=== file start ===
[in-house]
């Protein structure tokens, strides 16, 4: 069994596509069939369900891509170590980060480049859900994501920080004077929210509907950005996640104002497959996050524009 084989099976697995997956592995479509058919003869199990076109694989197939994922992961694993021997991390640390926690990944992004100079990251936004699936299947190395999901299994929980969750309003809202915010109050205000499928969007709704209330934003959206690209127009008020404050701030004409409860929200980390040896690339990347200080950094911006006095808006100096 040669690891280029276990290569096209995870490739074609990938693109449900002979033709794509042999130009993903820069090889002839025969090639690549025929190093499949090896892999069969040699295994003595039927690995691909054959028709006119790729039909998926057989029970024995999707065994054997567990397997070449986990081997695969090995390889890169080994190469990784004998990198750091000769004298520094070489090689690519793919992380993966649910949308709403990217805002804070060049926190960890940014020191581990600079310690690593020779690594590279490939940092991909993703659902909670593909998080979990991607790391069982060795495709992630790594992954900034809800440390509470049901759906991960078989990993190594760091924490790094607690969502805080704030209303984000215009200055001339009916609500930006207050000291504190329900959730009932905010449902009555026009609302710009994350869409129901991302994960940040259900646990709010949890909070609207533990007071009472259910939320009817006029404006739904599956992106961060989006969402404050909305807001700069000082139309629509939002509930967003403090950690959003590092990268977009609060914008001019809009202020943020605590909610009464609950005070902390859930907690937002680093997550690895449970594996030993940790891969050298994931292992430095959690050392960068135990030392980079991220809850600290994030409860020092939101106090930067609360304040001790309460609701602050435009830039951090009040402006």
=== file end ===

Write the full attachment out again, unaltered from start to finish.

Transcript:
[in-house]
């Protein structure tokens, strides 16, 4: 069994596509069939369900891509170590980060480049859900994501920080004077929210509907950005996640104002497959996050524009 084989099976697995997956592995479509058919003869199990076109694989197939994922992961694993021997991390640390926690990944992004100079990251936004699936299947190395999901299994929980969750309003809202915010109050205000499928969007709704209330934003959206690209127009008020404050701030004409409860929200980390040896690339990347200080950094911006006095808006100096 040669690891280029276990290569096209995870490739074609990938693109449900002979033709794509042999130009993903820069090889002839025969090639690549025929190093499949090896892999069969040699295994003595039927690995691909054959028709006119790729039909998926057989029970024995999707065994054997567990397997070449986990081997695969090995390889890169080994190469990784004998990198750091000769004298520094070489090689690519793919992380993966649910949308709403990217805002804070060049926190960890940014020191581990600079310690690593020779690594590279490939940092991909993703659902909670593909998080979990991607790391069982060795495709992630790594992954900034809800440390509470049901759906991960078989990993190594760091924490790094607690969502805080704030209303984000215009200055001339009916609500930006207050000291504190329900959730009932905010449902009555026009609302710009994350869409129901991302994960940040259900646990709010949890909070609207533990007071009472259910939320009817006029404006739904599956992106961060989006969402404050909305807001700069000082139309629509939002509930967003403090950690959003590092990268977009609060914008001019809009202020943020605590909610009464609950005070902390859930907690937002680093997550690895449970594996030993940790891969050298994931292992430095959690050392960068135990030392980079991220809850600290994030409860020092939101106090930067609360304040001790309460609701602050435009830039951090009040402006």